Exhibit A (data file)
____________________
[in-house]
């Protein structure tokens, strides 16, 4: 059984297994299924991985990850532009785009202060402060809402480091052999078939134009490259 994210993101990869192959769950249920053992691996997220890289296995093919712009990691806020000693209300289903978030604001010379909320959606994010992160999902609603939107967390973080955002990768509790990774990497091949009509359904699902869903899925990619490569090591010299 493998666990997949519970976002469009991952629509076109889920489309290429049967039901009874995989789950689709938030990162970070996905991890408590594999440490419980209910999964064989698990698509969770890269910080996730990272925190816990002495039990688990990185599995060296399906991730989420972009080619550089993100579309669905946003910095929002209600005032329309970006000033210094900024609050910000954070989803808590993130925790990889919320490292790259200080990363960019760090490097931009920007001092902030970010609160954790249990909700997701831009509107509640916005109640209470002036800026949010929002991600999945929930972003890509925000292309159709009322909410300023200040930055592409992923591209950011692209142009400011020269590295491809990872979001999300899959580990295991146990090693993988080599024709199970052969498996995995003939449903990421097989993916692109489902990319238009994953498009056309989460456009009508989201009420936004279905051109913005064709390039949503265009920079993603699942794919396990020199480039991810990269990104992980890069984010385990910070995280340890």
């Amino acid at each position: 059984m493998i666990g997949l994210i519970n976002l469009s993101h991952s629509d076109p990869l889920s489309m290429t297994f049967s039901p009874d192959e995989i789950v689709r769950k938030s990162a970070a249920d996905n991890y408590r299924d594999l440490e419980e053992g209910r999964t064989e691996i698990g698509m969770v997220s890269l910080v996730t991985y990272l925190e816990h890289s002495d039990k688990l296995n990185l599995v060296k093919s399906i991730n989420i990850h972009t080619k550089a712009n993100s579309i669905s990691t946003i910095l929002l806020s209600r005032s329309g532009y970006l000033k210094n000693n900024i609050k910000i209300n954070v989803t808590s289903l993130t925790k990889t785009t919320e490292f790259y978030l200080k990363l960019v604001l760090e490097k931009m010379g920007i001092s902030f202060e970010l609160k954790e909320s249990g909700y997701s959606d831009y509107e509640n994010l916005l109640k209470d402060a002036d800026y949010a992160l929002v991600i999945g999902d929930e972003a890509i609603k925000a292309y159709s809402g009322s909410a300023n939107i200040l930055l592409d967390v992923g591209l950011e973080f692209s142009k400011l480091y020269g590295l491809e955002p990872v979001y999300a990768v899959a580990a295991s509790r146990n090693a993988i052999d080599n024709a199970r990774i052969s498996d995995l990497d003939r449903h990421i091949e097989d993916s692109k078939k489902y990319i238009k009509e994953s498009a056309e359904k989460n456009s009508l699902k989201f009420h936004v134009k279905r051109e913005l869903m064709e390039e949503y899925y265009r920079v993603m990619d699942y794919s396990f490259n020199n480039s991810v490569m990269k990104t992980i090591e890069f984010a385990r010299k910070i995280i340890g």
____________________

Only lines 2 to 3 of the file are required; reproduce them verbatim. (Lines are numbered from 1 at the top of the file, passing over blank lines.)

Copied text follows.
């Protein structure tokens, strides 16, 4: 059984297994299924991985990850532009785009202060402060809402480091052999078939134009490259 994210993101990869192959769950249920053992691996997220890289296995093919712009990691806020000693209300289903978030604001010379909320959606994010992160999902609603939107967390973080955002990768509790990774990497091949009509359904699902869903899925990619490569090591010299 493998666990997949519970976002469009991952629509076109889920489309290429049967039901009874995989789950689709938030990162970070996905991890408590594999440490419980209910999964064989698990698509969770890269910080996730990272925190816990002495039990688990990185599995060296399906991730989420972009080619550089993100579309669905946003910095929002209600005032329309970006000033210094900024609050910000954070989803808590993130925790990889919320490292790259200080990363960019760090490097931009920007001092902030970010609160954790249990909700997701831009509107509640916005109640209470002036800026949010929002991600999945929930972003890509925000292309159709009322909410300023200040930055592409992923591209950011692209142009400011020269590295491809990872979001999300899959580990295991146990090693993988080599024709199970052969498996995995003939449903990421097989993916692109489902990319238009994953498009056309989460456009009508989201009420936004279905051109913005064709390039949503265009920079993603699942794919396990020199480039991810990269990104992980890069984010385990910070995280340890």
């Amino acid at each position: 059984m493998i666990g997949l994210i519970n976002l469009s993101h991952s629509d076109p990869l889920s489309m290429t297994f049967s039901p009874d192959e995989i789950v689709r769950k938030s990162a970070a249920d996905n991890y408590r299924d594999l440490e419980e053992g209910r999964t064989e691996i698990g698509m969770v997220s890269l910080v996730t991985y990272l925190e816990h890289s002495d039990k688990l296995n990185l599995v060296k093919s399906i991730n989420i990850h972009t080619k550089a712009n993100s579309i669905s990691t946003i910095l929002l806020s209600r005032s329309g532009y970006l000033k210094n000693n900024i609050k910000i209300n954070v989803t808590s289903l993130t925790k990889t785009t919320e490292f790259y978030l200080k990363l960019v604001l760090e490097k931009m010379g920007i001092s902030f202060e970010l609160k954790e909320s249990g909700y997701s959606d831009y509107e509640n994010l916005l109640k209470d402060a002036d800026y949010a992160l929002v991600i999945g999902d929930e972003a890509i609603k925000a292309y159709s809402g009322s909410a300023n939107i200040l930055l592409d967390v992923g591209l950011e973080f692209s142009k400011l480091y020269g590295l491809e955002p990872v979001y999300a990768v899959a580990a295991s509790r146990n090693a993988i052999d080599n024709a199970r990774i052969s498996d995995l990497d003939r449903h990421i091949e097989d993916s692109k078939k489902y990319i238009k009509e994953s498009a056309e359904k989460n456009s009508l699902k989201f009420h936004v134009k279905r051109e913005l869903m064709e390039e949503y899925y265009r920079v993603m990619d699942y794919s396990f490259n020199n480039s991810v490569m990269k990104t992980i090591e890069f984010a385990r010299k910070i995280i340890g």